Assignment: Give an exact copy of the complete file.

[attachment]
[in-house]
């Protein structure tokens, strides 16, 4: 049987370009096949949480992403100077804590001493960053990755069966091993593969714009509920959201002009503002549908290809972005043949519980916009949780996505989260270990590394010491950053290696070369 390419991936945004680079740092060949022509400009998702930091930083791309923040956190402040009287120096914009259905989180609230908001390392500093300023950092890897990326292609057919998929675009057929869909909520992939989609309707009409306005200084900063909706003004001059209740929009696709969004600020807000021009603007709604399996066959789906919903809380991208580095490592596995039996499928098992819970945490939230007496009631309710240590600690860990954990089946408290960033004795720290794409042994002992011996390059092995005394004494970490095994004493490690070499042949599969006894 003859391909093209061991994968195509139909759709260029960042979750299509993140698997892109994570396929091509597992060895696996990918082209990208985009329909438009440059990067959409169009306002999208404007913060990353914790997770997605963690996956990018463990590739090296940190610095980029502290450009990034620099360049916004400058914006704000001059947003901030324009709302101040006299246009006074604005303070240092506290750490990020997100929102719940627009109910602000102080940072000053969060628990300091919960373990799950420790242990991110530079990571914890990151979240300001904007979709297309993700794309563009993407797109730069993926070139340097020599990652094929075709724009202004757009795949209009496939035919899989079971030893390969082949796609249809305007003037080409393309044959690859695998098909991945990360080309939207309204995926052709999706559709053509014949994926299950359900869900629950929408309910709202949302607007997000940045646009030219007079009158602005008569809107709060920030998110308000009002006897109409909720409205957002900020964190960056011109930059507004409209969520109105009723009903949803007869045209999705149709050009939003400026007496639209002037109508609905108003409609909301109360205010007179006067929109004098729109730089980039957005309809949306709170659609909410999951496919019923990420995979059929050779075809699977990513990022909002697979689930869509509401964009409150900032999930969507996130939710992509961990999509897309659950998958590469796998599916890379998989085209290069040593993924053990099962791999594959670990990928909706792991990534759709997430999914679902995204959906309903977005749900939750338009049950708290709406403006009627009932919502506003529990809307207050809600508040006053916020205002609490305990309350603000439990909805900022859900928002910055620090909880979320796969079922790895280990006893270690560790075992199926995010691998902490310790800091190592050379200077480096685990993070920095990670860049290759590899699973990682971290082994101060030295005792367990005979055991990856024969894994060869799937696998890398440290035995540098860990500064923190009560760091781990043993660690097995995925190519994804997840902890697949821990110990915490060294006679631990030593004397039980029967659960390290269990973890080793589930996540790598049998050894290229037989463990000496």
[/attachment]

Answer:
[in-house]
């Protein structure tokens, strides 16, 4: 049987370009096949949480992403100077804590001493960053990755069966091993593969714009509920959201002009503002549908290809972005043949519980916009949780996505989260270990590394010491950053290696070369 390419991936945004680079740092060949022509400009998702930091930083791309923040956190402040009287120096914009259905989180609230908001390392500093300023950092890897990326292609057919998929675009057929869909909520992939989609309707009409306005200084900063909706003004001059209740929009696709969004600020807000021009603007709604399996066959789906919903809380991208580095490592596995039996499928098992819970945490939230007496009631309710240590600690860990954990089946408290960033004795720290794409042994002992011996390059092995005394004494970490095994004493490690070499042949599969006894 003859391909093209061991994968195509139909759709260029960042979750299509993140698997892109994570396929091509597992060895696996990918082209990208985009329909438009440059990067959409169009306002999208404007913060990353914790997770997605963690996956990018463990590739090296940190610095980029502290450009990034620099360049916004400058914006704000001059947003901030324009709302101040006299246009006074604005303070240092506290750490990020997100929102719940627009109910602000102080940072000053969060628990300091919960373990799950420790242990991110530079990571914890990151979240300001904007979709297309993700794309563009993407797109730069993926070139340097020599990652094929075709724009202004757009795949209009496939035919899989079971030893390969082949796609249809305007003037080409393309044959690859695998098909991945990360080309939207309204995926052709999706559709053509014949994926299950359900869900629950929408309910709202949302607007997000940045646009030219007079009158602005008569809107709060920030998110308000009002006897109409909720409205957002900020964190960056011109930059507004409209969520109105009723009903949803007869045209999705149709050009939003400026007496639209002037109508609905108003409609909301109360205010007179006067929109004098729109730089980039957005309809949306709170659609909410999951496919019923990420995979059929050779075809699977990513990022909002697979689930869509509401964009409150900032999930969507996130939710992509961990999509897309659950998958590469796998599916890379998989085209290069040593993924053990099962791999594959670990990928909706792991990534759709997430999914679902995204959906309903977005749900939750338009049950708290709406403006009627009932919502506003529990809307207050809600508040006053916020205002609490305990309350603000439990909805900022859900928002910055620090909880979320796969079922790895280990006893270690560790075992199926995010691998902490310790800091190592050379200077480096685990993070920095990670860049290759590899699973990682971290082994101060030295005792367990005979055991990856024969894994060869799937696998890398440290035995540098860990500064923190009560760091781990043993660690097995995925190519994804997840902890697949821990110990915490060294006679631990030593004397039980029967659960390290269990973890080793589930996540790598049998050894290229037989463990000496």